Love Rejoices With the Truth
Surely, most of us are familiar with the Victorian wedding tradition of “something old, something new, something borrowed, something blue.”
Whether we are the ones gathering the items to prepare for our own wedding, or are helping a close friend or family member select their items, chances are this tradition comes top of mind when wedding planning.
The “something old” is usually an item, whether given or borrowed, from the matriarch or another female in the family that represents the bride’s heritage and connection to the family she is leaving behind. Whereas the “something new” item represents the family she will start with her awaiting groom.
This concept of old and new reminds me of Paul’s teaching in Ephesians 4:17-32 on our new life in Christ as believers.
“…put off your old self, which belongs to your former manner of life and is corrupt through deceitful desires, and [to] be renewed in the spirit of your minds, and [to] put on the new self, created after the likeness of God in true righteousness and holiness.” v. 22-24
Just as a new bride leaves her old life behind and takes on a new identity as a new family unit with her husband, so it is when we become Christ-followers; we leave our old life behind – a life of corrupt, deceitful desires – and claim our new life in Christ, one in which we strive to continually grow in the likeness of our Savior.
According to 1 Corinthians 13:6, love “does not delight in evil (or as the ESV puts it, wrongdoing), but rejoices in the truth.”
We see two sides of the coin here: what love is and what it isn’t.
God is love. And because God is love, love must also be holy, righteous, just, truthful, set apart. Perfect.
If we are truly the bride of Christ, living a new life and being renewed in the spirit of our minds, then we must leave or put off our old way of thinking and acting.
We cannot delight in evil. What does that even mean? Here are some thoughts…
Have you ever chuckled self-righteously when a foe was handed their “just rewards?”
Have you ever excused a family member or friend’s sinful behavior as not really being “that bad?”
Have you knowingly engaged in something you knew was contrary to God’s Word or encouraged others to do so?
Sadly, I know I’m guilty. And those certainly aren’t characteristics of what a committed, submitted Christ-follower looks like, are they?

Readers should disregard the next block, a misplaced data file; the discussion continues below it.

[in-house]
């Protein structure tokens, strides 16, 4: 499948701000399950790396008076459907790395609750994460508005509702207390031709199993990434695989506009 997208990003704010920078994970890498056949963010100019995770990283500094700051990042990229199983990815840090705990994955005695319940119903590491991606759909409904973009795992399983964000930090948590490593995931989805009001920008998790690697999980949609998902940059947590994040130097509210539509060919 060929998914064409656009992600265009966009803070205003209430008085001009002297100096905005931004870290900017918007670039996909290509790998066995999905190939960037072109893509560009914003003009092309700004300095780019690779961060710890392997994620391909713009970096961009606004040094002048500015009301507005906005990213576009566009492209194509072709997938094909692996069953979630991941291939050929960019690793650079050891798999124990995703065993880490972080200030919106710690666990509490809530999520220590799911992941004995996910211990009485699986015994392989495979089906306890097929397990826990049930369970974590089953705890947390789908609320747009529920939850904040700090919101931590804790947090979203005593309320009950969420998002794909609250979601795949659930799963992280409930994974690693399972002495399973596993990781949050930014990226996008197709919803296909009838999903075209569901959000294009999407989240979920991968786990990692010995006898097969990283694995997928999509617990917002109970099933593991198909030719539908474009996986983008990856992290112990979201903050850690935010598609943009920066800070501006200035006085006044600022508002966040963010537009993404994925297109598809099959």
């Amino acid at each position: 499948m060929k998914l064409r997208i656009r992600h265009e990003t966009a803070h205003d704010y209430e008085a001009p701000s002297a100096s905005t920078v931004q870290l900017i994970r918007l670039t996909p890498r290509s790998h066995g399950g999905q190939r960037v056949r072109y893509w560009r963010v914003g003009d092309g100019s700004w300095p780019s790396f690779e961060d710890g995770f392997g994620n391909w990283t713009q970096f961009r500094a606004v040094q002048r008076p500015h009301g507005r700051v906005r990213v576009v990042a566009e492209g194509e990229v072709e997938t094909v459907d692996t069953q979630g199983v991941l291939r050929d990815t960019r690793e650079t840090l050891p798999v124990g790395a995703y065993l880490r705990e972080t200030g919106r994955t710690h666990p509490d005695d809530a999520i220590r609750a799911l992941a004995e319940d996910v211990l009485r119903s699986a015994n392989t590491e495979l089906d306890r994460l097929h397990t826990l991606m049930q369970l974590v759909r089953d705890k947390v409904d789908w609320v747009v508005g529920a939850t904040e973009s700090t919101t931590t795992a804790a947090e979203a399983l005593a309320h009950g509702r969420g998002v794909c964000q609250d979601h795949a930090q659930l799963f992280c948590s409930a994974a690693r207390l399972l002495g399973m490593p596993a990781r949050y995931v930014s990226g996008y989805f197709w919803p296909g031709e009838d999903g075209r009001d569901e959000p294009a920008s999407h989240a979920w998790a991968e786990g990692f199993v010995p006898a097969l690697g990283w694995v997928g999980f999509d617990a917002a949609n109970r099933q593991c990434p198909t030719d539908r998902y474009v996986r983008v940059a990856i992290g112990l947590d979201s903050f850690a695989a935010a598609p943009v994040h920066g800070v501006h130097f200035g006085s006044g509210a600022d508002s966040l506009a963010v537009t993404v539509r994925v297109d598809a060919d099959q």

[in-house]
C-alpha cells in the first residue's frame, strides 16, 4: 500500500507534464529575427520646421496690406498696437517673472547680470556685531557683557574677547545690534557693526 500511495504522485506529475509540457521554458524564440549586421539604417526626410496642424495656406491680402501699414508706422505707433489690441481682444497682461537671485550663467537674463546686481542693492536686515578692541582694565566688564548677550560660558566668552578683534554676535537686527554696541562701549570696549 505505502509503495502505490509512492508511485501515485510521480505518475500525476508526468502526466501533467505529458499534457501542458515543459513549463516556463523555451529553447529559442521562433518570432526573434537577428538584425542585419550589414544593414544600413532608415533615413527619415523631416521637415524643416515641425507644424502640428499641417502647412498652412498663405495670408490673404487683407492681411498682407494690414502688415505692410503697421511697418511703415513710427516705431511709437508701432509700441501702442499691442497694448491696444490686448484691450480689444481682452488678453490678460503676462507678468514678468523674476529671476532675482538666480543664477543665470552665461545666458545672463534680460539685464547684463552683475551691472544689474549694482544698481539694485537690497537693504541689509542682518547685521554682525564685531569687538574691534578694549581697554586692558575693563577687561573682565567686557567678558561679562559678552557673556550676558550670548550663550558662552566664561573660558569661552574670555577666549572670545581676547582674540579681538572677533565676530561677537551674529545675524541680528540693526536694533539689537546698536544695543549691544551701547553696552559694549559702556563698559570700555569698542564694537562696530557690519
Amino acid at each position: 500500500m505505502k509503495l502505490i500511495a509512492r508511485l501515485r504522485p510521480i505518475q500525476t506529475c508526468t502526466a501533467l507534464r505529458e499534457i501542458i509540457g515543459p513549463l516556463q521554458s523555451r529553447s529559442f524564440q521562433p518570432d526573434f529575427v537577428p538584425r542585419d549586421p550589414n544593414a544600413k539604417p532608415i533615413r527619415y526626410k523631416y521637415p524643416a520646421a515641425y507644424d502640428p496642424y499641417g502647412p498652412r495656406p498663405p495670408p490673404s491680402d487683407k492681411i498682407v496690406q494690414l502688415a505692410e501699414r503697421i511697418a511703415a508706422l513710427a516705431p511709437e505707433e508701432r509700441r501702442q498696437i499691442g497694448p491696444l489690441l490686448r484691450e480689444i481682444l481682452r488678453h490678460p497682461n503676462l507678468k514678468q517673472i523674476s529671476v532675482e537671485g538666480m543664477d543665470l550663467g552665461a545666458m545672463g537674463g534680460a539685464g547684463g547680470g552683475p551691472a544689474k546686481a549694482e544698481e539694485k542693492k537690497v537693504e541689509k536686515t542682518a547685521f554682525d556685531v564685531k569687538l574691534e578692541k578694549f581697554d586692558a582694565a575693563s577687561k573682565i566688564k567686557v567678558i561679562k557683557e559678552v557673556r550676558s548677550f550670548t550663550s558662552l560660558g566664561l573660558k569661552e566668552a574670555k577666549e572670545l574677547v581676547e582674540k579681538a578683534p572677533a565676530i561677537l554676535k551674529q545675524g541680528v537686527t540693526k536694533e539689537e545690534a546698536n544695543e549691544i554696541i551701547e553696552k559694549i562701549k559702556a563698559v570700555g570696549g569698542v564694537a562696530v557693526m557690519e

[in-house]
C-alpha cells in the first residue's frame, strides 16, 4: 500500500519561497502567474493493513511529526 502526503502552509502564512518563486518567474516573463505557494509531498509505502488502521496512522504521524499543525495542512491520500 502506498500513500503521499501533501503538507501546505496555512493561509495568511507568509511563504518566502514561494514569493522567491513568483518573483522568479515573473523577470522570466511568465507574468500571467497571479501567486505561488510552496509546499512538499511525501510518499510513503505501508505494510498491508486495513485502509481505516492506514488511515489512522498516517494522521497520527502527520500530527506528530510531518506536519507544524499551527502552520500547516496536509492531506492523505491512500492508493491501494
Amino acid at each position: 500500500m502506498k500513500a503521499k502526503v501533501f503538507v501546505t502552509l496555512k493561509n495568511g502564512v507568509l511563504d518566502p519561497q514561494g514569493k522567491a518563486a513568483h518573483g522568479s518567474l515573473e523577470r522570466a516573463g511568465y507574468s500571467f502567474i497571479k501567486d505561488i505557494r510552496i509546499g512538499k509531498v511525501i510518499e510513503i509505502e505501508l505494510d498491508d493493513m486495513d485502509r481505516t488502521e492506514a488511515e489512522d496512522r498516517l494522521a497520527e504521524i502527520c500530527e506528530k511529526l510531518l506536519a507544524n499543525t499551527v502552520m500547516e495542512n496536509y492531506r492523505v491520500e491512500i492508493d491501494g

We are new creations in Christ (2 Corinthians 5:17) and as such, we must put off the old self and the things associated with our former life outside of Christ.
But we also must be careful to not let that be the end of it or we’ll get off balance. If all we ever do is live by a set of rules of “don’t do this” and “don’t do that,” we have missed the mark of what Paul teaches.
The other side of the coin, of course, is to put on our new self – our new identity in Christ. We are to rejoice in truth because God is the Truth. So we are to love God, what is right and just, and what is honest.
Love and truth go hand in hand. As Ephesians admonishes, we are to speak truth in love. It’s all throughout the New Testament, specifically.
Here is one instance that stands out:
“And as he was setting out on his journey, a man ran up and knelt before him and asked him, ‘Good Teacher, what must I do to inherit eternal life?’ And Jesus said to him, “Why do you call me good? No one is good except God alone. You know the commandments: ‘Do not murder, Do not commit adultery, Do not steal, Do not bear false witness, Do not defraud, Honor your father and mother.’” And he said to him, ‘Teacher, all these I have kept from my youth.’ And Jesus, looking at him, loved him, and said to him, ‘You lack one thing: go, sell all that you have and give to the poor, and you will have treasure in heaven; and come, follow me.’ Disheartened by the saying, he went away sorrowful, for he had great possessions.” Mark 10:17-22
Notice verse 21 where Jesus loved him and spoke truth out of that love for him. Jesus knew the condition of this man’s heart. He knew what the man needed to let go of in order to fully follow Him. Unfortunately, the truth greatly saddened this man, even to the point of walking away from eternal life.
That is how it is sometimes with others. But regardless of the outcome, we have to love them enough to be able to tell them the truth.
No, that’s the wrong path, and I’m afraid for you if you continue down this road.
Is our love a love that rejoices with the truth? Do we truly love others enough to be honest with them? There will likely be times when loving truth, loving Christ, and loving God’s Word will put us in a place where people don’t like us much. Sometimes loving the truth may bring us to a place where we are vulnerable to hurt or retaliation.
But this is all part of putting on our new self and aligning ourselves with Christ. There are many marks of a converted Christian – characteristics lined out in scripture that, as we mature in our walk, we’ll be more and more able to emulate.
Loving and walking in truth is certainly an important part of that new self and one way we will be “known by our fruits.”